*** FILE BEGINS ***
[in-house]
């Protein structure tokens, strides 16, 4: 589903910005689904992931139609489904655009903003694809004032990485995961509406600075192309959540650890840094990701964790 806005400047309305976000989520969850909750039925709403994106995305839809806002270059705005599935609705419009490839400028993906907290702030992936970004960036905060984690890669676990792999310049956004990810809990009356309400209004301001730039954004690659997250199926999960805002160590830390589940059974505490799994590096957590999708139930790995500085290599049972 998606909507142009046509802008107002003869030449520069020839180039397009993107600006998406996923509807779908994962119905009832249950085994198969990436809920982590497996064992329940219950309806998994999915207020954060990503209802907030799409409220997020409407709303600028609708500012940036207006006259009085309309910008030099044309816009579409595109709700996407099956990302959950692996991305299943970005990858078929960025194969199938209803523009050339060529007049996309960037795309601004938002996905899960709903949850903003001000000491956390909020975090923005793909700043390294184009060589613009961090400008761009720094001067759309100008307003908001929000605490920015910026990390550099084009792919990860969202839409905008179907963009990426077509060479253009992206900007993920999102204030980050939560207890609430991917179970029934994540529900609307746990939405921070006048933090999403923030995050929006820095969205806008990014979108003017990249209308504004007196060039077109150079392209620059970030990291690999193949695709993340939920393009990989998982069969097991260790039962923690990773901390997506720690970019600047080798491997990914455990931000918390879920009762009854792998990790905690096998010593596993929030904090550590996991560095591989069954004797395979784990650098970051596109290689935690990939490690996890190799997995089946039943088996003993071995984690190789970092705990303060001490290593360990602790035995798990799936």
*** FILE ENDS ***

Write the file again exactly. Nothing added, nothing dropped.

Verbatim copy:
[in-house]
């Protein structure tokens, strides 16, 4: 589903910005689904992931139609489904655009903003694809004032990485995961509406600075192309959540650890840094990701964790 806005400047309305976000989520969850909750039925709403994106995305839809806002270059705005599935609705419009490839400028993906907290702030992936970004960036905060984690890669676990792999310049956004990810809990009356309400209004301001730039954004690659997250199926999960805002160590830390589940059974505490799994590096957590999708139930790995500085290599049972 998606909507142009046509802008107002003869030449520069020839180039397009993107600006998406996923509807779908994962119905009832249950085994198969990436809920982590497996064992329940219950309806998994999915207020954060990503209802907030799409409220997020409407709303600028609708500012940036207006006259009085309309910008030099044309816009579409595109709700996407099956990302959950692996991305299943970005990858078929960025194969199938209803523009050339060529007049996309960037795309601004938002996905899960709903949850903003001000000491956390909020975090923005793909700043390294184009060589613009961090400008761009720094001067759309100008307003908001929000605490920015910026990390550099084009792919990860969202839409905008179907963009990426077509060479253009992206900007993920999102204030980050939560207890609430991917179970029934994540529900609307746990939405921070006048933090999403923030995050929006820095969205806008990014979108003017990249209308504004007196060039077109150079392209620059970030990291690999193949695709993340939920393009990989998982069969097991260790039962923690990773901390997506720690970019600047080798491997990914455990931000918390879920009762009854792998990790905690096998010593596993929030904090550590996991560095591989069954004797395979784990650098970051596109290689935690990939490690996890190799997995089946039943088996003993071995984690190789970092705990303060001490290593360990602790035995798990799936």